More enticing than ever, The Convent Route is a day trip that will take you somewhat off the beaten path and into the heart of the Yucatán. Meandering through the countryside of the west-central part of the state, you will visit Mayan villages and archaeological sites, colonial churches, cathedrals and convents, courtyards and cenotes, all dating back centuries. Note: the churches and convents are usually open in the mornings 10 or 11 am), or in the evenings (6 or 7 pm), but not always; they don’t keep regular hours, so don’t be disappointed if you don’t get to see the inside. However, the churches are mostly viewable from the outside.
The best way to do this route is by car. Gas up before leaving (one full tank will more than suffice). You should try to be on the road by 8 am. Start on the “Periférico” and go to Route 18. (Signs will say Kanasín, not “Route 18”.) Follow the signs to Acanceh and on from there. The amount of time spent at each stop will vary from ten to forty-five minutes.
22 km. from Kanasín is Acanceh (which means “moan of the deer”), where you will see an interesting combination of past and present. The main attraction is the Plaza de las Tres Culturas, which joins the prehispanic, colonial, and modern eras. Note the temple dedicated to our Lady of the Nativity and the chapel of the Virgin of Guadalupe. Several blocks away are more archaeological sites with hieroglyphs. Ask around for the Temple of the Stuccoes which is about four blocks away. Entry: 35 pesos. 8 am – 5 pm Mon.-Sun.
Eight km. down the road, has a gas station, a market and a very ornate church and convent dedicated to the Virgin of the Assumption. The carved stones and altar, along with the statues and painting, are impressive. While you are there, you might notice that this complex is built on what appears to be a hill, but is really the base of a very large Mayan pyramid. (If you do this route in the opposite direction, there is an excellent option for lunch at km. 22.9, on the right…Na’Lu’um Restaurant with contemporary Yucatecan regional cuisine, open from 8 am – 8 pm. It is also a small hotel and offers Temazcal baths.)
Next on the route is Telchaquillo, a small village that has a small, austere chapel and a wonderful cenote in the plaza that you can visit. Stairs have been carved for your convenience.
Several kilometers out of Telchaquillo off to the right you will find the fantastic Mayan archaeological site of Mayapán. This walled city has 4,000 mounds, of which six are in different stages of advanced restoration. Mayapán is the size of Chichén Itzá, and you will find the buildings are replicas of the ones in Chichén Itzá. Visiting this site allows you to observe many mounds in their original state (covered with trees, shrubs, etc.) and to see others in transformation with the archeologists actually working on them. Mayapán is considered the last great Mayan capital. Entry: 35 pesos. 8 am – 5 pm Mon.-Sun.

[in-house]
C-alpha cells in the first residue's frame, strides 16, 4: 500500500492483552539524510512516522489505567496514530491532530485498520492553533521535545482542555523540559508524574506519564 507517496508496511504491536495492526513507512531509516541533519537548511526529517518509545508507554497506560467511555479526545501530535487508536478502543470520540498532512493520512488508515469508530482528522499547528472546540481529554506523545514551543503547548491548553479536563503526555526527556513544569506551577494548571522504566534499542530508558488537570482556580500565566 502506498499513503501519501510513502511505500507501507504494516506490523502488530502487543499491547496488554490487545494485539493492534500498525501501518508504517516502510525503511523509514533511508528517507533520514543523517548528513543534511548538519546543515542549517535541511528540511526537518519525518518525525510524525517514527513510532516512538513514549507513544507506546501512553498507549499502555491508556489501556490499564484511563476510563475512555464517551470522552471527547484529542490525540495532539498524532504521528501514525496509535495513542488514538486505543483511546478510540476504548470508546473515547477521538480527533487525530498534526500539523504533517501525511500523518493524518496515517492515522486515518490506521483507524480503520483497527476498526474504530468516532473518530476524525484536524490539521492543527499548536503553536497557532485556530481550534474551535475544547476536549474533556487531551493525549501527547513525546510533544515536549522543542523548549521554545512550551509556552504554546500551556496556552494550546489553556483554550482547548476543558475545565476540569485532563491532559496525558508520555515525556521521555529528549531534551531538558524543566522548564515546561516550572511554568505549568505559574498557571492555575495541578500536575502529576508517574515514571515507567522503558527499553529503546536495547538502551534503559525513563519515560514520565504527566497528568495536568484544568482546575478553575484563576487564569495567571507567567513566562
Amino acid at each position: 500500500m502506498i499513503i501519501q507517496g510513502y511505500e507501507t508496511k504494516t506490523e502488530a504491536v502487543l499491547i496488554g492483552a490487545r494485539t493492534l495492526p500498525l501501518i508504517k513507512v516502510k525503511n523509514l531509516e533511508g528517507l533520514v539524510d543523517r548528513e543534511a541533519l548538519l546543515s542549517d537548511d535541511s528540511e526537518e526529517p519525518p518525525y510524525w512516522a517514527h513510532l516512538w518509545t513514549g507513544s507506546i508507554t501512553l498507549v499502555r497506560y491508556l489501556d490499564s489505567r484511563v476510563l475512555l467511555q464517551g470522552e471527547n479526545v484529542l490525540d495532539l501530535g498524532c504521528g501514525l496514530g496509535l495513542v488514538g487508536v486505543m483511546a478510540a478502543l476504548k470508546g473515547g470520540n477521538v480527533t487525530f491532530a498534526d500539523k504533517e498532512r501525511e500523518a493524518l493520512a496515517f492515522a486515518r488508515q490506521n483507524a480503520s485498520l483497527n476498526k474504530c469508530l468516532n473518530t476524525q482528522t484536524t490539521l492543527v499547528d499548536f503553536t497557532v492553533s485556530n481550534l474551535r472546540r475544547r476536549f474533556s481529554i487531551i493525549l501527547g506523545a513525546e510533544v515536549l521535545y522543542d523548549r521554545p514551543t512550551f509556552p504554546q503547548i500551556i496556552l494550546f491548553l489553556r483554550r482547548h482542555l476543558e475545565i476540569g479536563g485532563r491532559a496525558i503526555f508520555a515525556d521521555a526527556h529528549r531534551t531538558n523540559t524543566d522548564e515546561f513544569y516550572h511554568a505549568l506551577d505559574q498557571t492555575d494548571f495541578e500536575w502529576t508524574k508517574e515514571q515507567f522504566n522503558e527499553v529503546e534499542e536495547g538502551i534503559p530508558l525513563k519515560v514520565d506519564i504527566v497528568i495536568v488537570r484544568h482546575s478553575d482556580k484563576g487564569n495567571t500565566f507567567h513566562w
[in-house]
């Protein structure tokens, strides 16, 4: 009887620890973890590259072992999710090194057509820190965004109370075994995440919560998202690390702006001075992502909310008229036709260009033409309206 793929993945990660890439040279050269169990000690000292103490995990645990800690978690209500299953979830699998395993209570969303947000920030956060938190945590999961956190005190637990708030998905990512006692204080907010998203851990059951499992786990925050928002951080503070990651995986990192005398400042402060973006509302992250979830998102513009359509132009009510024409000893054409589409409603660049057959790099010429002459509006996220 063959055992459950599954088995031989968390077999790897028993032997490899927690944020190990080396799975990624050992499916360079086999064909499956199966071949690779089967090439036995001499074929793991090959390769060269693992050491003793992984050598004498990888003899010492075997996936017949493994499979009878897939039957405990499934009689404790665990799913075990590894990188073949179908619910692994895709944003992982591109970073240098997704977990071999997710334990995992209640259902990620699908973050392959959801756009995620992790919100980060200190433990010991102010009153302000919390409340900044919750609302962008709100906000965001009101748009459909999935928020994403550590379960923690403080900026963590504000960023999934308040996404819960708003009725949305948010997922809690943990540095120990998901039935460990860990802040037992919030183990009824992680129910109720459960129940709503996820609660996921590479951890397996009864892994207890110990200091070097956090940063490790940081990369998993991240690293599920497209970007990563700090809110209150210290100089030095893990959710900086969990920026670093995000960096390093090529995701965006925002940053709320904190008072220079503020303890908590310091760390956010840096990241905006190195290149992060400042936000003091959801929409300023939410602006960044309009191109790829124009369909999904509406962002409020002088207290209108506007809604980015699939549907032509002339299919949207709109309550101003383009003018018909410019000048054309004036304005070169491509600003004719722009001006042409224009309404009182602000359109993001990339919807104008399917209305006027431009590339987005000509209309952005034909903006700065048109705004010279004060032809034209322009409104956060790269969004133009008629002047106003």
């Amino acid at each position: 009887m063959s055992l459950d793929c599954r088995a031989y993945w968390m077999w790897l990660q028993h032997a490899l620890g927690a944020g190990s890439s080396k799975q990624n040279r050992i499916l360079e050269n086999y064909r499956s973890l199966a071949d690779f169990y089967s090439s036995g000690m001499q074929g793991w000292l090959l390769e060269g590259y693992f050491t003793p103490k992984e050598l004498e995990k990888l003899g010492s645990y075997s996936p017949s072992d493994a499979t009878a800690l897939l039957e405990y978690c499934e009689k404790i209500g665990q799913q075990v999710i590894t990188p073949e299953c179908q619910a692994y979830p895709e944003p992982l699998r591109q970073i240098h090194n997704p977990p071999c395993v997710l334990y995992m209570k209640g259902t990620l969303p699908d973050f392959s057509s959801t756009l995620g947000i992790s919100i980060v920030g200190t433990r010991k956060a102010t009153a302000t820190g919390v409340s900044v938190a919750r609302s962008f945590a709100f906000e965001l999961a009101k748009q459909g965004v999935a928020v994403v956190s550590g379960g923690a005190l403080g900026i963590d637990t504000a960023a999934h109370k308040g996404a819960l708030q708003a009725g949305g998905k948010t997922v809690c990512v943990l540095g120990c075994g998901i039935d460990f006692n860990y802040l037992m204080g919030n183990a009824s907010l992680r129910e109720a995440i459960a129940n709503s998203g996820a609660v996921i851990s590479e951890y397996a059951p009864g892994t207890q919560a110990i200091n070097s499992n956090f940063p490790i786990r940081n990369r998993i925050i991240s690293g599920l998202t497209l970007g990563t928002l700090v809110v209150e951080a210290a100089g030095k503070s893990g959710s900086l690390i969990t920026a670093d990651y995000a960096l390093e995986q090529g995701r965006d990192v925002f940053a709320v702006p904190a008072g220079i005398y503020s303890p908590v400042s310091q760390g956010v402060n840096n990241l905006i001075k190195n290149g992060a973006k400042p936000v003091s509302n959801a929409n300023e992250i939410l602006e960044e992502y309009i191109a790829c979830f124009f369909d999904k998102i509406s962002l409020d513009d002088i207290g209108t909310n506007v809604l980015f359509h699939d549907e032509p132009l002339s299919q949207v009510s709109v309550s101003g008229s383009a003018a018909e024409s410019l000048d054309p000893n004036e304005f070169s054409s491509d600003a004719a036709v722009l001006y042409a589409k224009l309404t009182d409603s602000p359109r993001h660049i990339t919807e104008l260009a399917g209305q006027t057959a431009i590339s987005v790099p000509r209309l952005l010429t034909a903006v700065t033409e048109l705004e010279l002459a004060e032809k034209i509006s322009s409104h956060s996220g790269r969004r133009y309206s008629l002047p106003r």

Continue on 30 km. to Tekit, a large prosperous-looking village. There you will find the parish of “San Antonio De Padua”, with a large temple that houses many ornate statues of saints in their individual niches. The altar itself is very simple.
The next village is a little over 7 km. away, and it is a small one named Mama. Mama is famous for its large beautiful bell-globed church containing a large garden, a well, and a closed atrium along with frescos on the wall, statues of saints in the niches, and a very ornate altar. It is believed this is the oldest church on the route. The temple and ex-Franciscan convent shows the beautiful bell tower, irresistible to admire, as well as a closed atrium, which is the most famous of the region.
Following the route for 10 more km., you will next come to Chumayel (Place of the Seeds) where the famous document “Chilam Balam” was found, sacred book of the Mayas. Here you can see the Temple of Immaculate Conception built in the XVI century. This is a clear example of the medieval religious architecture brought to Yucatán by the first Spaniards. In the interior is the black wooden Christ, especially interesting.
Known for its two sacred buildings: the Parish and the ex convent of Saint Peter and Saint Paul, built during the XVII century. The interior boasts an altarpiece with a pair of caryatid columns and the Chapel of the Indians from 1617. This area is also known for its dresses and embroidered huipiles.
The final and perhaps most important stop on the Convent Route is Maní, where you will find a large church, convent and museum with explanations in English, Spanish, French and Maya. See the Temple of the Convent of Saint Michael Archangel, dating from 1549. (Note: the convent here is undergoing extensive restoration.) This is the place where Fray Diego de Landa ordered the burning and destruction of many Mayan statues and documents during the Franciscan movement to convert the indigenous peoples to Christianity. They destroyed 5000 idols, 13 altars, 27 deerskin parchments, and 197 vessels of varying shapes and sizes. Upon realizing his great error, Fray Diego began to write everything he could recall. This document is called “History of the Things of Yucatán.” If you are in Yucatán during Holy Week, be sure to visit Maní. Maní is another good place to have lunch (in the Restaurante El Príncipe Tutul-Xiu), or you can head on to Ticul to have lunch at Los Almendros.
To get back to Mérida, head to Ticul, then Muna, then to Uman, then on to Mérida. If you want to stop here to do the Ruta Puuc the next day, you can stay in Ticul where there are several small hotels. This is a good departure point for the Loltun Caves on the Puuc Route.
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